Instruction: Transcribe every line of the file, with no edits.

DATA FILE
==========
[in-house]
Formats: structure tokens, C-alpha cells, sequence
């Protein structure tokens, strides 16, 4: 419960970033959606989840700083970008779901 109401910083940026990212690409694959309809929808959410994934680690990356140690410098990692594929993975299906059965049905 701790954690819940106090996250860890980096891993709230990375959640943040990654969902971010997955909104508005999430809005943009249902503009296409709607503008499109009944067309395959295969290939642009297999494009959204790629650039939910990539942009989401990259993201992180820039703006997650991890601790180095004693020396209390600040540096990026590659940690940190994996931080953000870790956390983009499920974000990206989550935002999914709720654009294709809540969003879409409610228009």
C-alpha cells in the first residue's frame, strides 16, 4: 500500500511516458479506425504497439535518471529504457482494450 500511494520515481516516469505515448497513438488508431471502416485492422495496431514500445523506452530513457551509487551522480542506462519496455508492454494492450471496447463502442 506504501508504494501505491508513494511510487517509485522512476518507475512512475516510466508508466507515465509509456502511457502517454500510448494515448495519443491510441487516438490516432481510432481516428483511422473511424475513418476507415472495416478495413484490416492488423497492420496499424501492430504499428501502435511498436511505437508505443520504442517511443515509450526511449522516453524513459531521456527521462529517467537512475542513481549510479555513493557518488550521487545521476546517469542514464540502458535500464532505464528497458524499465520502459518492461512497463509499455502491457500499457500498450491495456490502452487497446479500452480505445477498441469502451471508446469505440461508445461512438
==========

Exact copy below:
[in-house]
Formats: structure tokens, C-alpha cells, sequence
């Protein structure tokens, strides 16, 4: 419960970033959606989840700083970008779901 109401910083940026990212690409694959309809929808959410994934680690990356140690410098990692594929993975299906059965049905 701790954690819940106090996250860890980096891993709230990375959640943040990654969902971010997955909104508005999430809005943009249902503009296409709607503008499109009944067309395959295969290939642009297999494009959204790629650039939910990539942009989401990259993201992180820039703006997650991890601790180095004693020396209390600040540096990026590659940690940190994996931080953000870790956390983009499920974000990206989550935002999914709720654009294709809540969003879409409610228009």
C-alpha cells in the first residue's frame, strides 16, 4: 500500500511516458479506425504497439535518471529504457482494450 500511494520515481516516469505515448497513438488508431471502416485492422495496431514500445523506452530513457551509487551522480542506462519496455508492454494492450471496447463502442 506504501508504494501505491508513494511510487517509485522512476518507475512512475516510466508508466507515465509509456502511457502517454500510448494515448495519443491510441487516438490516432481510432481516428483511422473511424475513418476507415472495416478495413484490416492488423497492420496499424501492430504499428501502435511498436511505437508505443520504442517511443515509450526511449522516453524513459531521456527521462529517467537512475542513481549510479555513493557518488550521487545521476546517469542514464540502458535500464532505464528497458524499465520502459518492461512497463509499455502491457500499457500498450491495456490502452487497446479500452480505445477498441469502451471508446469505440461508445461512438